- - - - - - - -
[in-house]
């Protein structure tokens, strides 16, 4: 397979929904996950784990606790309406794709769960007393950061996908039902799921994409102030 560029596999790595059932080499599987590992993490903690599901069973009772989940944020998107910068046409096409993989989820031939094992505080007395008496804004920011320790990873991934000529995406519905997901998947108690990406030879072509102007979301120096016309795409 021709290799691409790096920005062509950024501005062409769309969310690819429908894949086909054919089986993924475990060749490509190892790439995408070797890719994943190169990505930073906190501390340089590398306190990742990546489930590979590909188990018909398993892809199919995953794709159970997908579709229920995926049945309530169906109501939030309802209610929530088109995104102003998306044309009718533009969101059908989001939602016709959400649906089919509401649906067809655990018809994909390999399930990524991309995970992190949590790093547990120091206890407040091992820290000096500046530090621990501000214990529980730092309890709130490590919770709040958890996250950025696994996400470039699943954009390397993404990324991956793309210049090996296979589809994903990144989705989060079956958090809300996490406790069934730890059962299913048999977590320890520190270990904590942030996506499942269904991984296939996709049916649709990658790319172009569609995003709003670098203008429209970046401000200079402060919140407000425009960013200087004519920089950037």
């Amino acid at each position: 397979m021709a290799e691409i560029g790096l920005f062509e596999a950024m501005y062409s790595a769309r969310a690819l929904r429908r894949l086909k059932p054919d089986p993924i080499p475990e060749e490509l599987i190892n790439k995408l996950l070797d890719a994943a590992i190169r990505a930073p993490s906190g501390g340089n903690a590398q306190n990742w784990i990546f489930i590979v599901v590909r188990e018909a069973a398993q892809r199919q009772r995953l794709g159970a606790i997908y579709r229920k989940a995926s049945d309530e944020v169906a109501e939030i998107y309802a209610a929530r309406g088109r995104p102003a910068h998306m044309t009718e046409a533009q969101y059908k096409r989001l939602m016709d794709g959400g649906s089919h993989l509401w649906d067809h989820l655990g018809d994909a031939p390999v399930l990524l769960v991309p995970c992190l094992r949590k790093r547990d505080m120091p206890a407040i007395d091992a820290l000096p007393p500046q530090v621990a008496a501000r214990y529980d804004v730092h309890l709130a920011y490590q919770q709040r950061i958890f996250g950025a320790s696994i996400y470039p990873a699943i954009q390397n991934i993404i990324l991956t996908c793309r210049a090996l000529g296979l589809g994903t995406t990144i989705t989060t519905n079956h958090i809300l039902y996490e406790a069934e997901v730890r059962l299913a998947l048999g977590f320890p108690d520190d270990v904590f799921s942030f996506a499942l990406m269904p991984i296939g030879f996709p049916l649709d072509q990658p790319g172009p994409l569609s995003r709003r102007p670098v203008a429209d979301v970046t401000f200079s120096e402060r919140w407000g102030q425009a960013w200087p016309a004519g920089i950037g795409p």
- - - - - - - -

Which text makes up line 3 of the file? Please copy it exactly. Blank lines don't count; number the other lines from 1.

């Amino acid at each position: 397979m021709a290799e691409i560029g790096l920005f062509e596999a950024m501005y062409s790595a769309r969310a690819l929904r429908r894949l086909k059932p054919d089986p993924i080499p475990e060749e490509l599987i190892n790439k995408l996950l070797d890719a994943a590992i190169r990505a930073p993490s906190g501390g340089n903690a590398q306190n990742w784990i990546f489930i590979v599901v590909r188990e018909a069973a398993q892809r199919q009772r995953l794709g159970a606790i997908y579709r229920k989940a995926s049945d309530e944020v169906a109501e939030i998107y309802a209610a929530r309406g088109r995104p102003a910068h998306m044309t009718e046409a533009q969101y059908k096409r989001l939602m016709d794709g959400g649906s089919h993989l509401w649906d067809h989820l655990g018809d994909a031939p390999v399930l990524l769960v991309p995970c992190l094992r949590k790093r547990d505080m120091p206890a407040i007395d091992a820290l000096p007393p500046q530090v621990a008496a501000r214990y529980d804004v730092h309890l709130a920011y490590q919770q709040r950061i958890f996250g950025a320790s696994i996400y470039p990873a699943i954009q390397n991934i993404i990324l991956t996908c793309r210049a090996l000529g296979l589809g994903t995406t990144i989705t989060t519905n079956h958090i809300l039902y996490e406790a069934e997901v730890r059962l299913a998947l048999g977590f320890p108690d520190d270990v904590f799921s942030f996506a499942l990406m269904p991984i296939g030879f996709p049916l649709d072509q990658p790319g172009p994409l569609s995003r709003r102007p670098v203008a429209d979301v970046t401000f200079s120096e402060r919140w407000g102030q425009a960013w200087p016309a004519g920089i950037g795409p």